Honestly, I get a bit uncomfortable speaking about what we call “youth issues”. I don’t think I have any right to stand up here and speak on things that you all know and understand much better than I do.
Actually, it should be people like you speaking, and people like me listening. So, today, I will limit myself to talking about some trends and challenges. And I will put forward some ideas for the future-all of which have come directly from the young people I have met along the way during my mandate as President of the General Assembly. And in doing so, I will make three main points.
Well, first I want to admit that youths face challenges that my generation did not have to worry about. Almost 80 million young people, across the world, are out of work. Young people are now three times more likely to be unemployed than adults.
And that doesn’t cover those who do have jobs, but still live in poverty. And in fact, young people are 6 percent more likely to be poor, even when working, than their adult counterparts.
Another challenge lies in education. It is tempting to think that we have won that battle, because more and more children are in school. But if we look past the numbers, to the quality, things don’t look so great. Often, education is outdated-and of poor quality. It does not always respond to the trends in the world outside the classroom. This can leave children and young people without the tools they need for the life ahead.
Also, third-level education is still out of reach for many. While some young people worry about passing or failing their college examinations, others worry about ever getting the chance to do either.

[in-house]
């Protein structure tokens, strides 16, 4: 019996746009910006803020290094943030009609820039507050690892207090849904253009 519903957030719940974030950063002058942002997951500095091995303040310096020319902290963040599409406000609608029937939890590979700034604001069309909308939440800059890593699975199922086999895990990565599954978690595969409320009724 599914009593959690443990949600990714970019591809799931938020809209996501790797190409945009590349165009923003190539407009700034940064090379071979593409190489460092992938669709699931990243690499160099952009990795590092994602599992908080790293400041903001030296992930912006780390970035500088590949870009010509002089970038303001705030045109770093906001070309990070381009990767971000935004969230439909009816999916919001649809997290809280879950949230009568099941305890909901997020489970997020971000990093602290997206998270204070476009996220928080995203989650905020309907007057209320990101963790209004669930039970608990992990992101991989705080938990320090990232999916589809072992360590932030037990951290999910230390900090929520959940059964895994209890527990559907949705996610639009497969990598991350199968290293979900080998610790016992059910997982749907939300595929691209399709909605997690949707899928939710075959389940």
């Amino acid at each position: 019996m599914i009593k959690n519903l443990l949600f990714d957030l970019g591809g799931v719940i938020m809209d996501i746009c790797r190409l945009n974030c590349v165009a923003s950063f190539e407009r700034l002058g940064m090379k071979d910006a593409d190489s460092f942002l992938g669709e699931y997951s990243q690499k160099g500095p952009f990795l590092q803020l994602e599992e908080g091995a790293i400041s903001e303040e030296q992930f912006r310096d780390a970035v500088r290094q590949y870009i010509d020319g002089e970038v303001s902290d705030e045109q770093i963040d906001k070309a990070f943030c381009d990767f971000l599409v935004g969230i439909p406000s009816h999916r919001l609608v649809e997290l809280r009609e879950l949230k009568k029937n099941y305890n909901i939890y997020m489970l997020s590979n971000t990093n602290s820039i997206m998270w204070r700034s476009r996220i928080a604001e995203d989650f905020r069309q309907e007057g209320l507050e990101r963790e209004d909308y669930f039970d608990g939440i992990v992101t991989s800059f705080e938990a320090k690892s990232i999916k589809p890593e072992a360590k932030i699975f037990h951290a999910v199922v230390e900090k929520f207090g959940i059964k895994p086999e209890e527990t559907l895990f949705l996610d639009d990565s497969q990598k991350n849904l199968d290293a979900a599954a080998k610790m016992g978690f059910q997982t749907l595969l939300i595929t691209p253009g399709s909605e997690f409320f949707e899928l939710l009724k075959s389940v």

And crippling student loans come with a burden that is far too heavy for young shoulders to carry.
Moreover, inequality and discrimination are still major hurdles. We all seem to be talking about diversity. But are we seeing it, on the ground?
Or that the same doors will be open to everyone-no matter their race, religion, background or sexual orientation? If we can, we are, I’m afraid, either blind or lying.
Now, as my second point, I want to look at how they are set to grow—unless we act. Just look at the trends around population growth. Our demands for water, food, energy and living space are already pushing the planet to the brink. And they will only get worse, as the population grows.
Another example is Artificial Intelligence. Whatever you think about Artificial Intelligence, it is not hard to see why there are some concerns. There might even be a temptation to ask: with so many people already out of work, what chance will we have, when we have to compete with robots?
Let’s face it: robots are stiff competition. They can work 50 times as fast as us. They don’t get stuck in traffic jams, on their way to work. They don’t need sick days. They don’t ask for raises! So, things could, indeed, go further downhill, if we don’t act.
Firstly, we must do more to include young people in the making and implementing of policies. Three years ago, world leaders signed up to the 17 Sustainable Development Goals. Together, they were one of the most ambitious promises ever made to humanity. And, if we want to achieve them, we need to do more to include young people.
Secondly, we need to seriously invest in skills and education. We need to raise the bar. We need to go beyond the numbers and look at the kind of education and skills that young people need. We are past the point where traditional subjects, like mathematics, history or science, are enough, on their own.
Thirdly, while the biggest burden lies on the leaders, the donors and the policy-makers, we also need youths. You are living the realities. You are experiencing the challenges on a daily basis. You have the ideas and solutions, to solve them. And you have more tools than any other generation in history to make your voices heard and hold your leaders to account. n